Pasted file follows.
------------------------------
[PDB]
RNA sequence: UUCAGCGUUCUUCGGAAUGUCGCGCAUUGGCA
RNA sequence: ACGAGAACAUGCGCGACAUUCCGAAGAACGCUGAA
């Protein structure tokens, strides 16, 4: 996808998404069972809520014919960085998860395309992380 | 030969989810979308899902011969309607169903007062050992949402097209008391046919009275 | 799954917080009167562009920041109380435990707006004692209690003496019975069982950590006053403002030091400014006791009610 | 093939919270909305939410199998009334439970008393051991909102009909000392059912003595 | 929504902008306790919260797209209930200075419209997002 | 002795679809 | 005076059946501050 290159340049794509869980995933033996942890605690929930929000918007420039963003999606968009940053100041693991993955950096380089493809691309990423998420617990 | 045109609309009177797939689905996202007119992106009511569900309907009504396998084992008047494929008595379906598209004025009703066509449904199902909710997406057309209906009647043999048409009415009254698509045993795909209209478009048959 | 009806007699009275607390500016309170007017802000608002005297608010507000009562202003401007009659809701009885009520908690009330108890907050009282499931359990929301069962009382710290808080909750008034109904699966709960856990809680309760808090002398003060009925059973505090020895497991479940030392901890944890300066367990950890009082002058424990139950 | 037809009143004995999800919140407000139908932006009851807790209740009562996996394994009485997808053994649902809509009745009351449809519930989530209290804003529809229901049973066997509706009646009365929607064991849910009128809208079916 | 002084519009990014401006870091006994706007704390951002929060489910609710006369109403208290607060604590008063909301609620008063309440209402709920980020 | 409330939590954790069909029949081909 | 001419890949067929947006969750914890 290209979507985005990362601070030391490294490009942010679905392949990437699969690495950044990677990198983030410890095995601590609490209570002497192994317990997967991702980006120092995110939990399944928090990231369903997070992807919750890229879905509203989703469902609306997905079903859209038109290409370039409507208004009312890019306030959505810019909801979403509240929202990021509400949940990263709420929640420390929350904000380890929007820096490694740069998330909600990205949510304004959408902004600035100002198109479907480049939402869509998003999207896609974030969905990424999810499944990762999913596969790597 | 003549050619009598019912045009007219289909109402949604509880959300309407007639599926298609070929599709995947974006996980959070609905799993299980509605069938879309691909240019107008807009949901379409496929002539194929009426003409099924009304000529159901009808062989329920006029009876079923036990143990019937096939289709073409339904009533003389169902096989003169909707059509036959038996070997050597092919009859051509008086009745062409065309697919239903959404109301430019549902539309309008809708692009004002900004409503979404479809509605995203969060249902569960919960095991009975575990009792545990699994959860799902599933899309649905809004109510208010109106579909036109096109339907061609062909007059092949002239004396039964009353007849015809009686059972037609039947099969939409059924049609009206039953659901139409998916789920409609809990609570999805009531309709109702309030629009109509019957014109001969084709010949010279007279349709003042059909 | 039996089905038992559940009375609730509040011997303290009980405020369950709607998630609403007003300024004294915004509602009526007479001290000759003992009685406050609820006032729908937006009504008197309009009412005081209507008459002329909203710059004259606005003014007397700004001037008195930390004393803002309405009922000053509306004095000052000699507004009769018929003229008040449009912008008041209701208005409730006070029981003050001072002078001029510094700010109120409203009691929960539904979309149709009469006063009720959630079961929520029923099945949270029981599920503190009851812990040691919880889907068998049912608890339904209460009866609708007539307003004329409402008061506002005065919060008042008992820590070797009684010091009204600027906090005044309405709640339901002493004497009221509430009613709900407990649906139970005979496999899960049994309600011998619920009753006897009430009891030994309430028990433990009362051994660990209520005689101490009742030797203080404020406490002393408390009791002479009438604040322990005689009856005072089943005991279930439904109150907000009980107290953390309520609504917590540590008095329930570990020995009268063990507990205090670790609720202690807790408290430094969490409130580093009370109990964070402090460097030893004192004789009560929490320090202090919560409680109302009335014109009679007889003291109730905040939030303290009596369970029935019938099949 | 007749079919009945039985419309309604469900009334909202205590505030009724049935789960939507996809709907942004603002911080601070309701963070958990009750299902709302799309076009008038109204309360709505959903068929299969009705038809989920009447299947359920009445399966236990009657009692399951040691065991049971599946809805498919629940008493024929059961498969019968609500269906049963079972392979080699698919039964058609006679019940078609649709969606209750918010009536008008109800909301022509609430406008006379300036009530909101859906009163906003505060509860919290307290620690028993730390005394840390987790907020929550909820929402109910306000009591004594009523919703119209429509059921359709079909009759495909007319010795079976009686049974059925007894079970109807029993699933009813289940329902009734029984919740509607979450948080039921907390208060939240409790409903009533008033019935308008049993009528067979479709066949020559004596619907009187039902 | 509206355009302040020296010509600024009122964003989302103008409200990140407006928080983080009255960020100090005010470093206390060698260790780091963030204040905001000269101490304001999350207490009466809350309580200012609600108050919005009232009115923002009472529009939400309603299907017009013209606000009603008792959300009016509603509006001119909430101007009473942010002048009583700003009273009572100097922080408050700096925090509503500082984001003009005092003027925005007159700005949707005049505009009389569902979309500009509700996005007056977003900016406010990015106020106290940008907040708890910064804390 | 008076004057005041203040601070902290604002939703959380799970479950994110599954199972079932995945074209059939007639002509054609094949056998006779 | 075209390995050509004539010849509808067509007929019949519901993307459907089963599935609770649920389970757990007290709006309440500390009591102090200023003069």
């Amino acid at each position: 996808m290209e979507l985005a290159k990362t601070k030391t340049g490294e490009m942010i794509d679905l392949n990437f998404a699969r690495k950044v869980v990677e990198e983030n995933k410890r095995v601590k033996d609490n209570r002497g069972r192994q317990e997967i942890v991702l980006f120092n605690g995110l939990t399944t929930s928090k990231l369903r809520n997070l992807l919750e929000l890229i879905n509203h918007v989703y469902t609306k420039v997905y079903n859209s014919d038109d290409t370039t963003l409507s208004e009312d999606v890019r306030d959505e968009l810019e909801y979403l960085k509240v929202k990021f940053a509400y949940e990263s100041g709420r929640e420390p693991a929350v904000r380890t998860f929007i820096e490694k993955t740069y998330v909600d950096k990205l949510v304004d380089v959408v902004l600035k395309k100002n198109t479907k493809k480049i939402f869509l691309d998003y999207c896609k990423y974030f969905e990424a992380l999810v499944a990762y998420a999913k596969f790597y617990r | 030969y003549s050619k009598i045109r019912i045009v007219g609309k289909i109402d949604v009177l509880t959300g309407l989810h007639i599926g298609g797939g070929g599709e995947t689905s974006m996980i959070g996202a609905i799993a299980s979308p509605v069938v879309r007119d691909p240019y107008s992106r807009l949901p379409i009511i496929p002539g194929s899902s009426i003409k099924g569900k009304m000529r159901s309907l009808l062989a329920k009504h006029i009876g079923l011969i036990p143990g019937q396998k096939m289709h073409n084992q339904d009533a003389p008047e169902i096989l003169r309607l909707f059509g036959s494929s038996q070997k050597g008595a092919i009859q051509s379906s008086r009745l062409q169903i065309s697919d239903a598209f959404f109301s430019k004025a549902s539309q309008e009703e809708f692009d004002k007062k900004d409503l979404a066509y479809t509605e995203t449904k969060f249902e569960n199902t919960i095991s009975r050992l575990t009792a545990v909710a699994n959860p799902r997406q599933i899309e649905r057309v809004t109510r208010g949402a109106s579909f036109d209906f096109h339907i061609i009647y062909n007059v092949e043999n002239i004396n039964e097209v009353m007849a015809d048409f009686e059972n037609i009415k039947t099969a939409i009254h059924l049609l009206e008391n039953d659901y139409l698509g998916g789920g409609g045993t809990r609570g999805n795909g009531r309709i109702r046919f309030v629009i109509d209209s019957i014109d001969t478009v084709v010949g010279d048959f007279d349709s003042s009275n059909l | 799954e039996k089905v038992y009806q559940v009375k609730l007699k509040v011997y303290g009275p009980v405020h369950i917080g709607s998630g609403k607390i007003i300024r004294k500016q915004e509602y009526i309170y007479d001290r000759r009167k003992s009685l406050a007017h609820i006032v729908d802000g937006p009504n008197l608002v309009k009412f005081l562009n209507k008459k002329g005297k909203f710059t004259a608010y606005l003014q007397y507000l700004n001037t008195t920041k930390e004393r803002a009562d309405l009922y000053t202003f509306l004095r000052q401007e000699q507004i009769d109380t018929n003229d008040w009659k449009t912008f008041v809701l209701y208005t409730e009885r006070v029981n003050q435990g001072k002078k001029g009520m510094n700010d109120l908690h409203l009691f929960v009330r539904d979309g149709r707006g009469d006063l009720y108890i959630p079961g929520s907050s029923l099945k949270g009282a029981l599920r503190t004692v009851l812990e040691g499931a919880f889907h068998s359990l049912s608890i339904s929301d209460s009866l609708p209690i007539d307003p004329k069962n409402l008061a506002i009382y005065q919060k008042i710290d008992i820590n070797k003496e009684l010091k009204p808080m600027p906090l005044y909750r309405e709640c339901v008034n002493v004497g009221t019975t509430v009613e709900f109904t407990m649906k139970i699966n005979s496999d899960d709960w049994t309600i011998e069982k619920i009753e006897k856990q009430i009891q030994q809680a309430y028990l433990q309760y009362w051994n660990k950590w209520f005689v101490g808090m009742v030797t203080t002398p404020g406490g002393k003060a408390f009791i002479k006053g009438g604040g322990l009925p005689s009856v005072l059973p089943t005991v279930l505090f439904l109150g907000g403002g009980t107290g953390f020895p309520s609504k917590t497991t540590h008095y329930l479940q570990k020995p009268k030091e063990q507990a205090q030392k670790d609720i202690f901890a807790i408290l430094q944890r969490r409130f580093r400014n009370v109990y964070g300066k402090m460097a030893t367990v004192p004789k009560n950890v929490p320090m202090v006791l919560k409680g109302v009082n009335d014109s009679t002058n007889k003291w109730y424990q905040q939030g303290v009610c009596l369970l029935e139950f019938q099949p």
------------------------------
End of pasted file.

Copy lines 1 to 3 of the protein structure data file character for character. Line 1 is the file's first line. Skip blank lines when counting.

[PDB]
RNA sequence: UUCAGCGUUCUUCGGAAUGUCGCGCAUUGGCA
RNA sequence: ACGAGAACAUGCGCGACAUUCCGAAGAACGCUGAA